On the Occasion of Juneteenth
A Time of Remembrance and Action
A year ago this month, the U.S. federal government officially declared June 19 a holiday in observance of Juneteenth. On that day in 1865, enslaved Black Americans in Galveston, Texas, learned from Union Army soldiers that the Civil War had ended and they were no longer legally enslaved. That news came late—two and half years after the Emancipation Proclamation was ratified on January 1, 1863.
In 2021, the swift passage of bills that created the holiday did not allow time for Fielding to officially observe Juneteenth (a blend of the words June and nineteenth). This year, we are honored to commemorate Juneteenth for the first time as a global learning community and with the public on June 17.
The country’s oldest acknowledgement of emancipation is more than a century old, but it is not just about Black history. It is American history. Looking globally, we know that the spirit of Juneteenth extends beyond the United States.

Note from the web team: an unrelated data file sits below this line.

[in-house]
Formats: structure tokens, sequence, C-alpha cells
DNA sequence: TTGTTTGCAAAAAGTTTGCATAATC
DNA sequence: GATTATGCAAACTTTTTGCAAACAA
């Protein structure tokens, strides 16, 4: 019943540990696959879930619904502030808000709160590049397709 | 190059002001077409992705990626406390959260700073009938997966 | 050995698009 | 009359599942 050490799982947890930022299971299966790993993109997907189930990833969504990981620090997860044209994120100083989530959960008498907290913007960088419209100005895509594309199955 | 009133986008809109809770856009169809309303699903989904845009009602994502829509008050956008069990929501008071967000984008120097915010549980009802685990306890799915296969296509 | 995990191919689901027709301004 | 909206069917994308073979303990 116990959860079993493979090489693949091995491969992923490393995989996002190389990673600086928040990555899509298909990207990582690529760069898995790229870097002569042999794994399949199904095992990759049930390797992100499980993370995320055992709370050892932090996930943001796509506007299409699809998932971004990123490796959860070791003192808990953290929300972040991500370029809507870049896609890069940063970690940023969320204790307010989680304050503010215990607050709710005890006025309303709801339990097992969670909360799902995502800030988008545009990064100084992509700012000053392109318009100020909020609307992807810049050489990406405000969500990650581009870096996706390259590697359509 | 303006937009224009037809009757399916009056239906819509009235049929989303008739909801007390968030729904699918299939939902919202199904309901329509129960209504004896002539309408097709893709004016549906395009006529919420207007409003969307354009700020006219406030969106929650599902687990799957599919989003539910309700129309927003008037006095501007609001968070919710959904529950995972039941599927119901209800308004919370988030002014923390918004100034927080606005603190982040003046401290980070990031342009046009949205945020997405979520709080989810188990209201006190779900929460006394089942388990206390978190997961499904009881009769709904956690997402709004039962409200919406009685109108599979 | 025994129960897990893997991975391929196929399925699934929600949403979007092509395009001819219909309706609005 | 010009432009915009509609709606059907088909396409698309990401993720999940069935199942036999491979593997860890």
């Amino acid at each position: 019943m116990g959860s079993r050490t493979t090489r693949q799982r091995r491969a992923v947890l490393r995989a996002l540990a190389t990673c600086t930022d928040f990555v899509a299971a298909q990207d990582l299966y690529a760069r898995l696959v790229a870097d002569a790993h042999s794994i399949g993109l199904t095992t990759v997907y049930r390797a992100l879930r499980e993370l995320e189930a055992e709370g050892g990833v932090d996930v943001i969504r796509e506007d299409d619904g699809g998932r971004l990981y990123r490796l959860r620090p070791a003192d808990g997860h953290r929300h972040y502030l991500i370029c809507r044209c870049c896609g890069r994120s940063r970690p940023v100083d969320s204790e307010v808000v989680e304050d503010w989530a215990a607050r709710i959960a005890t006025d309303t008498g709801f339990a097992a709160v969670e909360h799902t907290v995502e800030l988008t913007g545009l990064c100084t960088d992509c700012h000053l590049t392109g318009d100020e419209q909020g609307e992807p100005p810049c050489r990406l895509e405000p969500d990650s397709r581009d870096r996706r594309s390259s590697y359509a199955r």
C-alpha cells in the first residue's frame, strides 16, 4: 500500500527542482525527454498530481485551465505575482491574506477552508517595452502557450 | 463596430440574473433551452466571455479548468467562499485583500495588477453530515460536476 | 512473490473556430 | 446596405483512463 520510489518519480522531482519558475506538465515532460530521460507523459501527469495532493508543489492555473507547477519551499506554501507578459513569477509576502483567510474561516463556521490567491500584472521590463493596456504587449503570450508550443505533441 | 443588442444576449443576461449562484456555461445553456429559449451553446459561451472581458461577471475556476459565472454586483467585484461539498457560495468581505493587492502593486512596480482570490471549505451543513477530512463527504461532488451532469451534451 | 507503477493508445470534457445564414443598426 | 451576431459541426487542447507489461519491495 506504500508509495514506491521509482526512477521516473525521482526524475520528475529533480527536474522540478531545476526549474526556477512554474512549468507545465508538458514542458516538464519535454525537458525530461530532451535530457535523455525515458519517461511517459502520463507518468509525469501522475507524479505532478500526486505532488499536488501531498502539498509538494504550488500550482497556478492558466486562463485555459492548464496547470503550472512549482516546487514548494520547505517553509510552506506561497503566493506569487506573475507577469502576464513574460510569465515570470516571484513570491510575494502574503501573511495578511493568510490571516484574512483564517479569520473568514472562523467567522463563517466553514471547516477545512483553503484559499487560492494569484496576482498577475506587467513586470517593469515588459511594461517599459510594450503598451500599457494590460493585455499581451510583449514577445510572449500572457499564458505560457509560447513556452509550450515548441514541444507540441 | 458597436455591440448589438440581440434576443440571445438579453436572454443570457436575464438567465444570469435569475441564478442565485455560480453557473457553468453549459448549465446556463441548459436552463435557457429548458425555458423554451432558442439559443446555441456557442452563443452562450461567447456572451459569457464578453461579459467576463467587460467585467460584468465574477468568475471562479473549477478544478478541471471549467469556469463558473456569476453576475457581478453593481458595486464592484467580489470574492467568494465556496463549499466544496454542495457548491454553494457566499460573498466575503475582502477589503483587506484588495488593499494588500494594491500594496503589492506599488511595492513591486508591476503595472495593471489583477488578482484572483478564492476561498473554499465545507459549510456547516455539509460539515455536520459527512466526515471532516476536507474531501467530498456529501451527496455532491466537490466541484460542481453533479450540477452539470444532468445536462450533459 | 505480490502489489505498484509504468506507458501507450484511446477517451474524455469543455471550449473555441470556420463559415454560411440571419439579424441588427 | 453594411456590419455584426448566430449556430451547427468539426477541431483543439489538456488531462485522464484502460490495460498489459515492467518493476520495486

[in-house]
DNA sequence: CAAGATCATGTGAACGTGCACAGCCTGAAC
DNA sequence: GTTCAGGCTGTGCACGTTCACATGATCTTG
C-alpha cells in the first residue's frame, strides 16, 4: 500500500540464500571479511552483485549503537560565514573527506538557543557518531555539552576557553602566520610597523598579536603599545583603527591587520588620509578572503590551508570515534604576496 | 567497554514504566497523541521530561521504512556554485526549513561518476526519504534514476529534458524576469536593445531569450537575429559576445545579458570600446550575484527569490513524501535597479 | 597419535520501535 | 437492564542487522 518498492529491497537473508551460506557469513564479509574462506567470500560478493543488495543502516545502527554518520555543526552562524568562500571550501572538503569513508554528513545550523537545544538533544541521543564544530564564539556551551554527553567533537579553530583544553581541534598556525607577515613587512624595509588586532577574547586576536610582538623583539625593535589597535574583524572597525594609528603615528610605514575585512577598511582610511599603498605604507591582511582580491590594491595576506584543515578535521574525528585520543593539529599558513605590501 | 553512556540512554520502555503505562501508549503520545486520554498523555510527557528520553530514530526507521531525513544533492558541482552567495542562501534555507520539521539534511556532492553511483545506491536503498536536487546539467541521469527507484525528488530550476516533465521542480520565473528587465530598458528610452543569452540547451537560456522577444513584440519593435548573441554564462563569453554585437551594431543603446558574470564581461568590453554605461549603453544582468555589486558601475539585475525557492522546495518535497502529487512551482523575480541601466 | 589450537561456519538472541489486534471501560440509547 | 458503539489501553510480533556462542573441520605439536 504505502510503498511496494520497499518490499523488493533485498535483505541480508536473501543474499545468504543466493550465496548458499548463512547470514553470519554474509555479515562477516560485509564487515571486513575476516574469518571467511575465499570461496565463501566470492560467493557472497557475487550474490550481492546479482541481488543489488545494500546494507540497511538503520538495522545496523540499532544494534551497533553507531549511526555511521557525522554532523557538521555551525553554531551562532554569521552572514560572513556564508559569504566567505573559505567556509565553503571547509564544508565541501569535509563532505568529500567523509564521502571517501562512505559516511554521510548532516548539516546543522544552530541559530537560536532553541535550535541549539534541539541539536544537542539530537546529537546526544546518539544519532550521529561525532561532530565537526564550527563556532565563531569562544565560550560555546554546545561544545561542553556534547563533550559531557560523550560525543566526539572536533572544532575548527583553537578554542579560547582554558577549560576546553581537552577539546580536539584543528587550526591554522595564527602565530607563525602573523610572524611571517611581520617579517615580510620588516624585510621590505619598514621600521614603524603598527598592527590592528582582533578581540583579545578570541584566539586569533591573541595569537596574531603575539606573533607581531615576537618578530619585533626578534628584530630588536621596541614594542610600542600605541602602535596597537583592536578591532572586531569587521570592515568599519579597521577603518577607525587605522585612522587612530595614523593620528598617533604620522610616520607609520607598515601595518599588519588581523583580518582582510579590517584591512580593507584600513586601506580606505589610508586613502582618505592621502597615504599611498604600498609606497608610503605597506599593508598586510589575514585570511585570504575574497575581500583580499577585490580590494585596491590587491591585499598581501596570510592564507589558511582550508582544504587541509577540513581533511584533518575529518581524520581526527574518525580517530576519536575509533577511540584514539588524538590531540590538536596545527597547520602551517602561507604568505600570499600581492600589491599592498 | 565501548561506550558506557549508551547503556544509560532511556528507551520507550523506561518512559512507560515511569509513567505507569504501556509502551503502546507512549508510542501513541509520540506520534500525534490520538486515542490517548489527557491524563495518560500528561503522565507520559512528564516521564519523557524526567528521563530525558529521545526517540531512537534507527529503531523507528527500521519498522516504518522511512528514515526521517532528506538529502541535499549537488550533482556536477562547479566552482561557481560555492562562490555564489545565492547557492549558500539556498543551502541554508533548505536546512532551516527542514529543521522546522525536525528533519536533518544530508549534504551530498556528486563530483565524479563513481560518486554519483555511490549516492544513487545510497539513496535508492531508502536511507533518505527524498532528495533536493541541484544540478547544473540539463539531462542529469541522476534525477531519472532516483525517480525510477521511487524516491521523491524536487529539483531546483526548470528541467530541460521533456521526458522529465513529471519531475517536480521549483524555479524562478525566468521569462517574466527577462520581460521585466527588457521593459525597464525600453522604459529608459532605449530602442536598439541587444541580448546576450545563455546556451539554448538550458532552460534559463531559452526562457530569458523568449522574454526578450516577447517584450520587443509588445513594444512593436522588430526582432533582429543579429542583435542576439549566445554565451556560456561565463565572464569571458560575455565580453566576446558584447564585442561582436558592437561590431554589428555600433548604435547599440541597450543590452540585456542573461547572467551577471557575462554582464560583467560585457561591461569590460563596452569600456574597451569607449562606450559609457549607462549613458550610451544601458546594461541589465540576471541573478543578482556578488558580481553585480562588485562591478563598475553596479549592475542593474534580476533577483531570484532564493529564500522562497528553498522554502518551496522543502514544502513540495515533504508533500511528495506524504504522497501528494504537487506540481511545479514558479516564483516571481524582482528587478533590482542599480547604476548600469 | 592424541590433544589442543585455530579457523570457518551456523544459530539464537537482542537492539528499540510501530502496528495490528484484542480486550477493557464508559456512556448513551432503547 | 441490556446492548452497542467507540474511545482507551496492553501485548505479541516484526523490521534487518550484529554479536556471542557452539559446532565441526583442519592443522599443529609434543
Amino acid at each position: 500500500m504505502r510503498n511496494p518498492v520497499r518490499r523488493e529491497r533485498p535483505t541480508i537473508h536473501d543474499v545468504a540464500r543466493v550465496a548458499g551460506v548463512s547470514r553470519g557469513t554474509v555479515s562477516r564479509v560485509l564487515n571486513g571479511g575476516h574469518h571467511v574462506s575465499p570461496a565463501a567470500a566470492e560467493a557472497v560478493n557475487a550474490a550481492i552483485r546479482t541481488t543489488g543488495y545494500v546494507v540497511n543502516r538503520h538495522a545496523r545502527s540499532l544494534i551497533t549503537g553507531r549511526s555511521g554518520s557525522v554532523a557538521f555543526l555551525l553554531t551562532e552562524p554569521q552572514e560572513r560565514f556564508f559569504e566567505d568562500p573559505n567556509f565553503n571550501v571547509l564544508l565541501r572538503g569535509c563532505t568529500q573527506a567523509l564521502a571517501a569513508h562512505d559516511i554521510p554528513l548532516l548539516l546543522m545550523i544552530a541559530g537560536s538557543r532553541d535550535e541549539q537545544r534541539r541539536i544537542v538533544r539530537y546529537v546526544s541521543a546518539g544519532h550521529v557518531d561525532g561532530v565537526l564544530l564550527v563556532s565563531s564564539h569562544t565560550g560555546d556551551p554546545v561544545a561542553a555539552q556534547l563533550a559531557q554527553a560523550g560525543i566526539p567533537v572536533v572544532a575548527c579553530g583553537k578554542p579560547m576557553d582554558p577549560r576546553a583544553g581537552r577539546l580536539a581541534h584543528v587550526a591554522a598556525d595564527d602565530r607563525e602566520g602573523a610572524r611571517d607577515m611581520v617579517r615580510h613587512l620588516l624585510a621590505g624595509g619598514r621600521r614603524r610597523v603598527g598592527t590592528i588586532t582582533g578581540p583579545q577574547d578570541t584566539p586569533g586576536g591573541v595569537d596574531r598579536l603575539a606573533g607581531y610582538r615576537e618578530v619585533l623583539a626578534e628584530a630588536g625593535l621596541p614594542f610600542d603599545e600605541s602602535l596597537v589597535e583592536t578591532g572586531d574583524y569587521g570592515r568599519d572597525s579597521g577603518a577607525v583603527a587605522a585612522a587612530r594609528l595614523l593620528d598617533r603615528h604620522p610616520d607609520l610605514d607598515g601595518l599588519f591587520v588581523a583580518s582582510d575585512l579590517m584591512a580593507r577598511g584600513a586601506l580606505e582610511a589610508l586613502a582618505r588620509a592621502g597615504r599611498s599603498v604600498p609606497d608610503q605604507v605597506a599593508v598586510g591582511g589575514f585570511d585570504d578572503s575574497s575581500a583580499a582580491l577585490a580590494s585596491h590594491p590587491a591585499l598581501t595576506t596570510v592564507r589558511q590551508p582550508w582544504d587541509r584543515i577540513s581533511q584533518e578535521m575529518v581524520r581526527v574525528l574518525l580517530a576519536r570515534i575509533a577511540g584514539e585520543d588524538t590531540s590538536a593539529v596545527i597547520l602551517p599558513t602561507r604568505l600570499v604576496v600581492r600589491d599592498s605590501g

Our observance of this important day provides an opportunity for our community to reflect on freedom gained; and the long struggle for parity African Americans continue to face in this country. The continued persistence of white supremacy, the racial wealth gap, unequal education, and persistent health disparities are among the barriers that African American and other marginalized groups contend with every day.
As a university long committed to social change and advocates for social justice, such challenges remind us that service, through teaching, learning, research, and practice, is imperative—and must never stop. Angela Davis, the 2022 recipient of our Marie Fielder Medal for Social Transformation, reminds us that “hope is a discipline, something to use every day against injustice.” My hope is that every member of the Fielding community will use Juneteenth to reflect on their role in advocating for the equality that all deserve and are promised in a democracy.
Katrina S. Rogers, Ph.D.